The 17-per-cent interim payout to Dyoll Insurance Company Ltd. creditors scheduled to be made 31 October has been delayed, Ken Krys, one of Dyoll’s Joint Liquidators has announced.
The reason for the delay has to do with an amount of money held as a statutory deposit by the Jamaican Financial Services Commission.
The Joint Liquidators had applied in the Supreme Court of Judicature of Jamaica for direction as to whether the deposit, under Jamaican law, was held for the benefit of all Dyoll creditors or just those in Jamaica.
‘The amount that (we) believed was subject of the application was J$45,300,000, approximately US$740,000,’ stated a press release issued by the JL’s, Mr. Krys and John Lee of Jamaica,
However the JFSC filed an affidavit on 31 October indicating that the deposit was actually J$635,000,000, or approximately $10,400,000.
That amount represents the majority of Dyoll’s current assets.
‘Therefore until the (Jamaican) Court determines the extent of the deposit and for whom it is held in benefit, the JL’s are unable to make an interim dividend distribution,’ the press release stated.
At issue is whether the additional funds representing the difference between the US$740,000 and the $10,400,000 can be classified as a statutory deposit subject to Jamaican law, and whether it is as a result only payable to Jamaican creditors.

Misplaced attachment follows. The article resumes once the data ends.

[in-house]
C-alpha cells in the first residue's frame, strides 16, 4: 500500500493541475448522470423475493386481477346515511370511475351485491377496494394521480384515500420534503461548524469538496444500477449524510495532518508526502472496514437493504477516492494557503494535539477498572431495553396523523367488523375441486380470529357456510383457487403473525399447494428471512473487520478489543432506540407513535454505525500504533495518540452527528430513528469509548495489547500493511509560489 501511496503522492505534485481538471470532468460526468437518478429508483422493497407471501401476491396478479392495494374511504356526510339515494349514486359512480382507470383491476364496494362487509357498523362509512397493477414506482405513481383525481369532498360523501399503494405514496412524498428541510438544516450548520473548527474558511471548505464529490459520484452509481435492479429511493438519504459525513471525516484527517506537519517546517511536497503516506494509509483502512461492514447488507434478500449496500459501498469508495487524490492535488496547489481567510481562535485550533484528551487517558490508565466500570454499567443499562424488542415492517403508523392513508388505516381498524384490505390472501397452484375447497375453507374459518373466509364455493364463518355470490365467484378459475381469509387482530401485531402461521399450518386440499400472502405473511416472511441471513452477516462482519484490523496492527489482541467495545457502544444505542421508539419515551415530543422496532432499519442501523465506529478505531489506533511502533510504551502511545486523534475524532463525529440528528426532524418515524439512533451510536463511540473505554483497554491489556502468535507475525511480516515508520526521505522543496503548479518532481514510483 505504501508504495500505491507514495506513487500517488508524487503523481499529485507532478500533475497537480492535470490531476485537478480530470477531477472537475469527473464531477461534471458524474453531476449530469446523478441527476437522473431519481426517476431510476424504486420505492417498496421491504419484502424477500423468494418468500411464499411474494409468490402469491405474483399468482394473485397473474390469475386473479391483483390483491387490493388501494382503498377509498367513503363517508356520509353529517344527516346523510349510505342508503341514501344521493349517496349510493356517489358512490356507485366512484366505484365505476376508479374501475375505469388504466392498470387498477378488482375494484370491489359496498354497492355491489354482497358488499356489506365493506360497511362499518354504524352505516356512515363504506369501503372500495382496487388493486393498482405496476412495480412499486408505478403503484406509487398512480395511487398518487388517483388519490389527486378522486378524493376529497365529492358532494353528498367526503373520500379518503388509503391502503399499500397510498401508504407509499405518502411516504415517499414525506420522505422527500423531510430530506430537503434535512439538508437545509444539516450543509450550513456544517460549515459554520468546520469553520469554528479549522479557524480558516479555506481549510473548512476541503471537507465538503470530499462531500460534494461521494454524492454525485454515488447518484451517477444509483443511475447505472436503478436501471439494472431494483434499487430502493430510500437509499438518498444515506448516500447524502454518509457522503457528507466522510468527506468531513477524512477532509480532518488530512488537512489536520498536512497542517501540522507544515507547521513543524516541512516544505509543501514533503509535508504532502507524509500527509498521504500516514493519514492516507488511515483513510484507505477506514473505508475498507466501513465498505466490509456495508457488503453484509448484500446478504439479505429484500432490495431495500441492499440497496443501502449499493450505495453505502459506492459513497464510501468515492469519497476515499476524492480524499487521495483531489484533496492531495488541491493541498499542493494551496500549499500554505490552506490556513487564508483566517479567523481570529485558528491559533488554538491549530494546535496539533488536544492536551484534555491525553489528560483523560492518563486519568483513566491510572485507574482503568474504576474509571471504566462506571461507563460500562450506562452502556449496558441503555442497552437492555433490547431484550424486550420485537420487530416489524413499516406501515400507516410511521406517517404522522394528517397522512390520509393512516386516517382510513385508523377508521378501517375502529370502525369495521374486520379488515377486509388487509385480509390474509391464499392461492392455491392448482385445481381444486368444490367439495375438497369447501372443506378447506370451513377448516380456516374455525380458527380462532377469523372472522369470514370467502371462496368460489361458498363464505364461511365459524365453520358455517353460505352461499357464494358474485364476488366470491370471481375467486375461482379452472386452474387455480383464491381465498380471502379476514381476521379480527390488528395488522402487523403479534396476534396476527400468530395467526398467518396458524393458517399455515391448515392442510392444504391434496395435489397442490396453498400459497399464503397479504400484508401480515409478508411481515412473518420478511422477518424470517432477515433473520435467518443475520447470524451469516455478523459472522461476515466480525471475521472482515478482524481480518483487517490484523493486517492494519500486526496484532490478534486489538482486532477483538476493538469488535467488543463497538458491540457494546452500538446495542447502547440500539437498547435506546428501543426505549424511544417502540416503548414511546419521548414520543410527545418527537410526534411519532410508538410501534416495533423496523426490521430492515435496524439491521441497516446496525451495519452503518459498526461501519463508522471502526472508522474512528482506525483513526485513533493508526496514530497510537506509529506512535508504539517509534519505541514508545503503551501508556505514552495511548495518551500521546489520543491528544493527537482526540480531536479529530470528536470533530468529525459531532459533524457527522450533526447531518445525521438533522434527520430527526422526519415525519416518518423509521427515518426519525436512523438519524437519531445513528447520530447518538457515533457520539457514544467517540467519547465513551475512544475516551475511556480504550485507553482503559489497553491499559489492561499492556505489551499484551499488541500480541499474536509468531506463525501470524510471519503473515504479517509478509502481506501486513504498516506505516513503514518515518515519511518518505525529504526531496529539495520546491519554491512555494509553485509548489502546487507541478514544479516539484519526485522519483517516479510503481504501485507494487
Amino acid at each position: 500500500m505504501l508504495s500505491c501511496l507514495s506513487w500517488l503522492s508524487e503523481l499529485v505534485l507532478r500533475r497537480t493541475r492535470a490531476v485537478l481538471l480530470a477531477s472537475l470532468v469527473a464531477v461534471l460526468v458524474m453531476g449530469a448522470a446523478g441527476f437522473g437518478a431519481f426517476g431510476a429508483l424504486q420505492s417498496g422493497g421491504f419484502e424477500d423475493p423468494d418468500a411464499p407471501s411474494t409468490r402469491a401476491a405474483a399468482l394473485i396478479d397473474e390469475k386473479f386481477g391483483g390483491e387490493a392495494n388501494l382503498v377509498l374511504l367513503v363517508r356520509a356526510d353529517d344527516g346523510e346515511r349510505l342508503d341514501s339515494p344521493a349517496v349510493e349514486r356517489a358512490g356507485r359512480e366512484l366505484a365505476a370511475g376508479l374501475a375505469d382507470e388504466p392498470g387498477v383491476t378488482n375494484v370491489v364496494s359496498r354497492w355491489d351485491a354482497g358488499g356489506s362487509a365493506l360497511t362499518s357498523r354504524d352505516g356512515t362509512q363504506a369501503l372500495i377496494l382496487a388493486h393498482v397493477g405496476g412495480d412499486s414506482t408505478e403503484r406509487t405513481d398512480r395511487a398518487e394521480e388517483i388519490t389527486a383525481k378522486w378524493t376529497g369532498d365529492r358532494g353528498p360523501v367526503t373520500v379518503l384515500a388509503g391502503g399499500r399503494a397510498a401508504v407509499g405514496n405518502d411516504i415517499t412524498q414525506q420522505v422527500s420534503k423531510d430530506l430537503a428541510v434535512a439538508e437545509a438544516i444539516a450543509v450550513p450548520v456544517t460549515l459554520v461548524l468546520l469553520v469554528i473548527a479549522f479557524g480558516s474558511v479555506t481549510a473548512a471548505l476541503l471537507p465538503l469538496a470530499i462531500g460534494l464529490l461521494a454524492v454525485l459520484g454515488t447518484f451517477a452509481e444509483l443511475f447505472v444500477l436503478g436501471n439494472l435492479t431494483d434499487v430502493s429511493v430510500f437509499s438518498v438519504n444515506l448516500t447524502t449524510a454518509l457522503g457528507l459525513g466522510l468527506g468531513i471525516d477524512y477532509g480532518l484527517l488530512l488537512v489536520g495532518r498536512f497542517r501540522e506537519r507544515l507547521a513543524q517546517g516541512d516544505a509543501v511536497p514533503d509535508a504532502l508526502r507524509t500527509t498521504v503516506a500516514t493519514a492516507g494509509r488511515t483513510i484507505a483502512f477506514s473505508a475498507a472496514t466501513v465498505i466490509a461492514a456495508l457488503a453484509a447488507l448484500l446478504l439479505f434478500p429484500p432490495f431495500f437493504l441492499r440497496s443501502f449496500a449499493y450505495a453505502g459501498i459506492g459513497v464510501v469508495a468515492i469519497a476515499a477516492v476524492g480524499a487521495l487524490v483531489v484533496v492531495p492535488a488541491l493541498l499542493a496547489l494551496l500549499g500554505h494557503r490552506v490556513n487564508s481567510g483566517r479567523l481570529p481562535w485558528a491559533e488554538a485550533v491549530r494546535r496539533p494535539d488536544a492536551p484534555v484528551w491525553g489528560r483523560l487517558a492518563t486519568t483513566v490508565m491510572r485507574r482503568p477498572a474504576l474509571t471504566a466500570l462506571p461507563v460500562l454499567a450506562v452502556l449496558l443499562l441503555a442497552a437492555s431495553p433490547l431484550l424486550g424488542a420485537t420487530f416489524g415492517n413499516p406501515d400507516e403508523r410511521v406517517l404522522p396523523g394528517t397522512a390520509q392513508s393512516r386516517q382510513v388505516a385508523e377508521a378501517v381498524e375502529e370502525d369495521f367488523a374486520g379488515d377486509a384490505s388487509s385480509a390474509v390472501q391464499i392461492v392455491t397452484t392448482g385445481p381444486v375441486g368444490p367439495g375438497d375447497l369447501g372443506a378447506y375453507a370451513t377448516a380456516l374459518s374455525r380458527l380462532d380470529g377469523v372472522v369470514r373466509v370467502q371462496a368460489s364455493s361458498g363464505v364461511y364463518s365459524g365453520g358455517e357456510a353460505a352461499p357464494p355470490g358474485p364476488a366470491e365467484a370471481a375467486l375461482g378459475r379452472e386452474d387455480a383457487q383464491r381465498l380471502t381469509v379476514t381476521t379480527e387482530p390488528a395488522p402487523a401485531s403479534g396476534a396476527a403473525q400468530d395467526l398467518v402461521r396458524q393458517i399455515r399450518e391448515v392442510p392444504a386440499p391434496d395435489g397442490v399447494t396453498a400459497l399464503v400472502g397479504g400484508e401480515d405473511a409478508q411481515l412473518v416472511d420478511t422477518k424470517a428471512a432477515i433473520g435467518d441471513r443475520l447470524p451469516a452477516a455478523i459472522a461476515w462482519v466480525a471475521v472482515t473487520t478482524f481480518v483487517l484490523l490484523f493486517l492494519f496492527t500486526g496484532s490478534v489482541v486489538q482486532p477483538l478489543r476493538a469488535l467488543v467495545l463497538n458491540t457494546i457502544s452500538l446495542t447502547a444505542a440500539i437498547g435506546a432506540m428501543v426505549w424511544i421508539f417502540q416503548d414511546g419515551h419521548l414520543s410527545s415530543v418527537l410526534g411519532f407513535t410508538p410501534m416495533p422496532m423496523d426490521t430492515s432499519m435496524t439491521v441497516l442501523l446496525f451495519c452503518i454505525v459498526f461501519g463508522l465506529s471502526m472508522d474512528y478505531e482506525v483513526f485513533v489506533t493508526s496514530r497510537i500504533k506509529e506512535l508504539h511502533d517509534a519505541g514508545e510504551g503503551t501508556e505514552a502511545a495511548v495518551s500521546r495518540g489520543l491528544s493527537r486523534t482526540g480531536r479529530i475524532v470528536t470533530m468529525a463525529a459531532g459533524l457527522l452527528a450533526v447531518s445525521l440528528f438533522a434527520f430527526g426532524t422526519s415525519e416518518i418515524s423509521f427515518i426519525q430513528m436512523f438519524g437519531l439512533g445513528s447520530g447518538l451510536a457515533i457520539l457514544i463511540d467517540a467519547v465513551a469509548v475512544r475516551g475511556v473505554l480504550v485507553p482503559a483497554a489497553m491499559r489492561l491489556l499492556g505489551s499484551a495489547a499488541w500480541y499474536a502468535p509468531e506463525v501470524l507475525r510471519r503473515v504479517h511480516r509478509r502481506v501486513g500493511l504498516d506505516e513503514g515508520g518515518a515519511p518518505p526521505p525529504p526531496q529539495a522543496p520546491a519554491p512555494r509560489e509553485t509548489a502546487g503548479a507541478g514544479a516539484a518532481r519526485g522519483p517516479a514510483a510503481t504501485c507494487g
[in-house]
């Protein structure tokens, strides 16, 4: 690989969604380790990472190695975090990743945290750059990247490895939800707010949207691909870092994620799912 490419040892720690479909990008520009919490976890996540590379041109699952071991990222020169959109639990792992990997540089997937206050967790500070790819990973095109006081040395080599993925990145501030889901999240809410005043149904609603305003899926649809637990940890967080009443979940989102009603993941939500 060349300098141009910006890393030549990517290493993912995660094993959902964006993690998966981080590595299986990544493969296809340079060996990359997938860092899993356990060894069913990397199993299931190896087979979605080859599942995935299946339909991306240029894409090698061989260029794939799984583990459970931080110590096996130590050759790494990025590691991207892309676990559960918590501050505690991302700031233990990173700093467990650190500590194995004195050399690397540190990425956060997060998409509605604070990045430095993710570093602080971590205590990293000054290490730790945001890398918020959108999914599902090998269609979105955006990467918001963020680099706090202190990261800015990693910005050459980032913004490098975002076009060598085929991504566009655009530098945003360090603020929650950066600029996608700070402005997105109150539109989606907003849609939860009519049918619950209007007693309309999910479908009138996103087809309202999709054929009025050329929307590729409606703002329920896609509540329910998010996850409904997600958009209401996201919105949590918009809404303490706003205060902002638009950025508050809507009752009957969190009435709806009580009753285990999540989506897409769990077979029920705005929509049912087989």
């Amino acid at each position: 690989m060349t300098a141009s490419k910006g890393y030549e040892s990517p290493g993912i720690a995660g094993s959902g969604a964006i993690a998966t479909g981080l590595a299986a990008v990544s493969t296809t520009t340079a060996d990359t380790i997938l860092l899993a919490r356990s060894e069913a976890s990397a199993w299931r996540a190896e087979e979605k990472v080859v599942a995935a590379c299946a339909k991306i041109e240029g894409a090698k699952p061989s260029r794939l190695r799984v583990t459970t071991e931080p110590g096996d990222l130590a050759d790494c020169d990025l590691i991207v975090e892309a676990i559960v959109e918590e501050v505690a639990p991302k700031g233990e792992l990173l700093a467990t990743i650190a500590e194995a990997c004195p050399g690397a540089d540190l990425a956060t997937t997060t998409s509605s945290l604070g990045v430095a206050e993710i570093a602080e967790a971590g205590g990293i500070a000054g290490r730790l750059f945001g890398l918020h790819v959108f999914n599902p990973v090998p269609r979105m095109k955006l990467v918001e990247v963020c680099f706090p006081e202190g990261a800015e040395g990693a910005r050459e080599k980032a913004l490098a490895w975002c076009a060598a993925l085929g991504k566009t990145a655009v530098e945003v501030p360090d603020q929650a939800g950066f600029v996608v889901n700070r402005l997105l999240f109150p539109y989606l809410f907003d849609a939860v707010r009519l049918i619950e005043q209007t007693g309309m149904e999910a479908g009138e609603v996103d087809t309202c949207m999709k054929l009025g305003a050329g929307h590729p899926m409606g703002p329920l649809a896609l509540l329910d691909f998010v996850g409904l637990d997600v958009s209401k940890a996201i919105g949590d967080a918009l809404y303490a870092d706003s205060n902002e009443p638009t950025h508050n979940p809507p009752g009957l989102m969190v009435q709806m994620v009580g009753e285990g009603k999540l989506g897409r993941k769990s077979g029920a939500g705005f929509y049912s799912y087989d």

Mr. Krys, speaking with the Caymanian Compass, said that if the JFSC were successful in its argument, there would be no dividend in the near future to Cayman’s Dyoll creditors.
‘There’s very little money otherwise,’ Mr. Krys said.
Attorney Stuart Diamond, who represents many of Cayman’s Dyoll creditors was not happy with the recent development.
‘This is worse than disturbing,’ he said. ‘Especially since the judge himself had pointed out that the JFSC had indicated previously that the amount it had in deposit was the $740,000.
Mr. Diamond, however, said the JFSC will have a difficult time proving the case because its own attorney in the Dyoll matter here, QC Emil George, has stated before the Cayman court that it did not really matter how the Jamaican court ruled about the statutory deposit because it was only $740,000.
‘He’s on record here as saying that,’ he said.
Mr. Diamond was frustrated by the last minute tactic by the JFSC.
‘It’s a hiccup, and it’s unfortunate, especially with the FSC doing this at the eleventh hour, as is their fashion.’
The matter is scheduled to be heard again in the Jamaican Supreme Court on 14 November.
‘I’ll probably go over (to Jamaica) on the 11th and start working on our argument with the consul over there,’ Mr. Diamond said.